“Have an attitude of gratitude.” – Thomas S. Monson
Eight years ago, my life changed completely. Eight years ago, I decided to really step up and focus on moving forward in the healthiest way possible. I needed to dig deep and truly introspect so that I could give myself a better quality of life. Before I can tell you how I’ve managed to beat my addiction for 5 years, I want you to know how and why I chose to recover.
My addiction started at very young age, I wasn’t even a teenager when I got drunk for the first time. I snuck some of the alcohol that was being handed around at a family party, Colombians love themselves some Aguardiente and there was enough there that the adults didn’t even notice. Much like most of us, being drunk gave me a false sense of freedom. Because of that, for lack of a better word, addicting feeling I soon found myself drowning in a whole cocktail of drug dependencies.
The first step of my awakening process started when I was in jail. Yes, I ended up in jail at one point. The funny thing is that when I was sentenced I still didn’t think I had a problem. In my mind, everyone else had issues and they were out to get me. One very special AA meeting in prison changed that for me.
A man much older than myself shared his story and, for the very first time, something struck a chord in me. After years of trying to help him beat his addiction and loving him, the love of his life left him. He didn’t blame her, he knew it was his fault. His addiction had caused him to disappoint and hurt the one person he cared most about in the world. For me, that person is my mother. The thought of losing her motivated me to try to beat my addiction.
After I was released, I found a job selling cheap perfumes and colognes. I became so good at it that I was given a much higher position and I was responsible for training new salespeople. I was obsessed with my job and I became a workaholic. I ended up relapsing. You see obsession is just another form of addiction, and when the pressures of my obsession became too much to handle I relied on alcohol and drugs once again.
That time I knew that I needed help and got myself admitted into the rehabilitation center that saved me. That place made me face my pain and anger so that instead of trying to drown them, I could work through them. I wrote letters apologizing to everyone I had hurt along the way and everyone that I cared about. I was able to patch up my relationship with my parents and find peace with my past. Once I got out of there, I was determined to truly get better.
I now co-own a website development agency and moved back to the country that I was born in. I am completely stable, even happy and these are some of the key things that make recovery easier for me:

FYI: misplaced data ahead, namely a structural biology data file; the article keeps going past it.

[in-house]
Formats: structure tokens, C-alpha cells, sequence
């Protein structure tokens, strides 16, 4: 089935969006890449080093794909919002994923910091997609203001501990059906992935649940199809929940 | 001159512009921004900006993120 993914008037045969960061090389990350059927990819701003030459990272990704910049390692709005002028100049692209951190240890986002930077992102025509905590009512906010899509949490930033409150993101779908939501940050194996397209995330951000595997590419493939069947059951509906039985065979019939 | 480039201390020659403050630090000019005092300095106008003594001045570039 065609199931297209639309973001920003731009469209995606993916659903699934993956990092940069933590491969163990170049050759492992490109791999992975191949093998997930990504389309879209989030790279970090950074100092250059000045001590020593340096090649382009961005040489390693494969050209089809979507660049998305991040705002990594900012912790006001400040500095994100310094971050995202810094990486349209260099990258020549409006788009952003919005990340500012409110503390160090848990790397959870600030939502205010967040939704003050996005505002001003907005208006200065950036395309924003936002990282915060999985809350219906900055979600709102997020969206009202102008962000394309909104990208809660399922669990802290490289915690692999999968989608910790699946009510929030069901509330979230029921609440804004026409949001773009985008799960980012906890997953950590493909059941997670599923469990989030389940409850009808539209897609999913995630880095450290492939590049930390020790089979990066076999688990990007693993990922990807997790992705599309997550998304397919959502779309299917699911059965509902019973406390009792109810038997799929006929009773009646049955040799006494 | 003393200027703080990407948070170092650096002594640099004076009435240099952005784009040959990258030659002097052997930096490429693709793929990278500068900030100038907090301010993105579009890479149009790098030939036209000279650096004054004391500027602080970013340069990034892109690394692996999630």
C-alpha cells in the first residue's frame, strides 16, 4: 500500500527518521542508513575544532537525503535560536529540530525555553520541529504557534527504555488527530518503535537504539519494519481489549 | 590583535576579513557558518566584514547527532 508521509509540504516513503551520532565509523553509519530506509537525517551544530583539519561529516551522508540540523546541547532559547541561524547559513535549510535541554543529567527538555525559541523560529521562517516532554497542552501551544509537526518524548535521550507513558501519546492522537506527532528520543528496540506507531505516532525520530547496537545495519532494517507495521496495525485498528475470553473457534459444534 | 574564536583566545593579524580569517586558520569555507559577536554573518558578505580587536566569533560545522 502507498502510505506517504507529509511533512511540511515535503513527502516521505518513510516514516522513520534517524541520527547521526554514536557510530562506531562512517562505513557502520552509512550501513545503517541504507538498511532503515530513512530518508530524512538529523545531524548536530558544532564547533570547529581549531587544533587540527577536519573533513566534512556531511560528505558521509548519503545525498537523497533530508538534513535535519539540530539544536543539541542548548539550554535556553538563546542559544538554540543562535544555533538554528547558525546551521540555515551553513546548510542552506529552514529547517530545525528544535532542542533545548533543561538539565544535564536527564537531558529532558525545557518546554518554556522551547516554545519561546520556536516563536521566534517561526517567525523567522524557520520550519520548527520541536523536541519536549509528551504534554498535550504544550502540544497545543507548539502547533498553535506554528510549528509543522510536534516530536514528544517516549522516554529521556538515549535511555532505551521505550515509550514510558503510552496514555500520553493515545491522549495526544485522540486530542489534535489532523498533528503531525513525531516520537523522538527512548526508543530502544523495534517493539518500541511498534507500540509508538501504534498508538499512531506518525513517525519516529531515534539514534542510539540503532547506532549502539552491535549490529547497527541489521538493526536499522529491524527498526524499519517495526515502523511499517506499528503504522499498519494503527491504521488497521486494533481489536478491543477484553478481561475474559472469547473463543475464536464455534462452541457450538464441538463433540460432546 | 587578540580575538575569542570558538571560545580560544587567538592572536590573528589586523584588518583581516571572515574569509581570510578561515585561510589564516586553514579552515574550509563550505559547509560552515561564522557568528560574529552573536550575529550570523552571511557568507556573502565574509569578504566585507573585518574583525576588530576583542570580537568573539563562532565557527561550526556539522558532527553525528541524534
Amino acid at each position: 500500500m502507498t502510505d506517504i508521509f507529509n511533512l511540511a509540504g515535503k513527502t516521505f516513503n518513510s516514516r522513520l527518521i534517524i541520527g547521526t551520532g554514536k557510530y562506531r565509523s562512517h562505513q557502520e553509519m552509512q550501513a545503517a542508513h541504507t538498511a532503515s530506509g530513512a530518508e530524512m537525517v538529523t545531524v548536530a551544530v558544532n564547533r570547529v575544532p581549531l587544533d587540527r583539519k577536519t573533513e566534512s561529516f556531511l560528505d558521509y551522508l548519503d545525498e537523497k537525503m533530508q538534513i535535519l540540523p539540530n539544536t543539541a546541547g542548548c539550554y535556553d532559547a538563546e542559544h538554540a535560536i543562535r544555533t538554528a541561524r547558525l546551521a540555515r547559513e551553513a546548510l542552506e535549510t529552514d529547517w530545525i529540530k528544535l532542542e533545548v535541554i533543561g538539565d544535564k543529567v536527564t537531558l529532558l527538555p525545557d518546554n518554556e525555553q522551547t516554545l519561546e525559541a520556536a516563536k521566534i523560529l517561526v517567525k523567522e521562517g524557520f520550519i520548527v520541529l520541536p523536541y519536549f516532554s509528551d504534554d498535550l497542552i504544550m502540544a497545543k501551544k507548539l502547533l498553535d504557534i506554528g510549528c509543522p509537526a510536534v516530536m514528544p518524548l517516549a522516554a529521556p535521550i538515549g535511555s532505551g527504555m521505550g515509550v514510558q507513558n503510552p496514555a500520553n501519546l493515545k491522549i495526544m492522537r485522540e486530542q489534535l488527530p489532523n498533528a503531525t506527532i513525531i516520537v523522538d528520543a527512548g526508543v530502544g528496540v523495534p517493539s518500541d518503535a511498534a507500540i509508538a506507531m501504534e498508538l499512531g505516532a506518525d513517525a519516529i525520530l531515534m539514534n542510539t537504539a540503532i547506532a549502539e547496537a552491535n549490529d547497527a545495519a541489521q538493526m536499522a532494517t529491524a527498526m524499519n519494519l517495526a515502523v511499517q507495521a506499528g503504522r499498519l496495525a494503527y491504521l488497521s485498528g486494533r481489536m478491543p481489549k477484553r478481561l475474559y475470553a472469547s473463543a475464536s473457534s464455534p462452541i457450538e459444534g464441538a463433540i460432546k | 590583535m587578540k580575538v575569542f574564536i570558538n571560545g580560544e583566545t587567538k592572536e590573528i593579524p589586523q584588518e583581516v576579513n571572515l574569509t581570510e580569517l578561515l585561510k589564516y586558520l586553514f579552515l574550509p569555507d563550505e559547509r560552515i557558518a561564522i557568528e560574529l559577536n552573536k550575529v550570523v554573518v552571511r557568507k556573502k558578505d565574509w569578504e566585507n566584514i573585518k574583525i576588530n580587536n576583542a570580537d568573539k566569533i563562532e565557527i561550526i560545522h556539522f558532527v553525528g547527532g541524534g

I met him at a local AA meeting and he gave me the choice between completing a college course or finding another sponsor. It’s because of him that I stumbled upon an HTTP course that gave me the knowledge and skills necessary to start my company. His name is Steve, and he did everything to force me to get out there and improve myself, he is also the same person that I call whenever I feel like I’m teetering on the edge of giving into temptation.
We also talk regularly. We may not be in the same country anymore but just the thought of our weekly Skype sessions gives me something to look forward to. That kind of association also helps keep me be honest with myself while keeping me on track and motivated.
I try to go every month or so and sometimes, I go more often than that. It all depends on how I’m feeling with my recovery. Going to the meetings helps me stay focused. Sometimes I get to help other people that are still struggling with their addiction and that helps motivate me to keep going. It’s a nice reminder of where I used to be and where I am now.
The general interest I had early on in computers, websites and the internet has sprouted into something much more meaningful. Through that first course and years of continued research, I found I could help companies grow by helping them with their online presence among other things. It makes me feel good to do what I do. As they say, ‘find a job you love and you’ll never work a day in your life’. And trust me, today I love my job.
I pride myself on the company that I keep. From the people that work for me to my friends, I make it a point to choose healthy, motivated people with goals and good hearts. These are the kind of people that support me and make me feel good about staying clean.
Recovery isn’t just about you. It’s also about the people around you and those you care about. I would never want to hurt or disappoint any of them. The funny thing is, this doesn’t add any pressure on, it actually makes things easier for me.
I have accepted all my flaws and myself. I don’t judge myself. I simply work on getting better and better every day. Eating healthy and staying fit has helped me to build confidence and sense of self-worth. I focus on finding solutions rather than the problems, which really helps keep me level-headed.
And of course, I make sure to remind myself of every little thing that I have to be grateful for. Whether it be the roof over my head or the people in my life. I have so much to be happy about and when I focus on that, little bumps in the road don’t turn into mountains in my head.
Recovery is, by no means, an easy thing to stick to. But if you can manage to have some good people around you, stay motivated and happy, then it will be worth it. Every day that you spend clean, completely aware of yourself and your surroundings is a good day. Also, remember to count your blessings twice and your afflictions only once. We often tend to do the opposite and that just isn’t the way to do things if you want to live a full and happy life.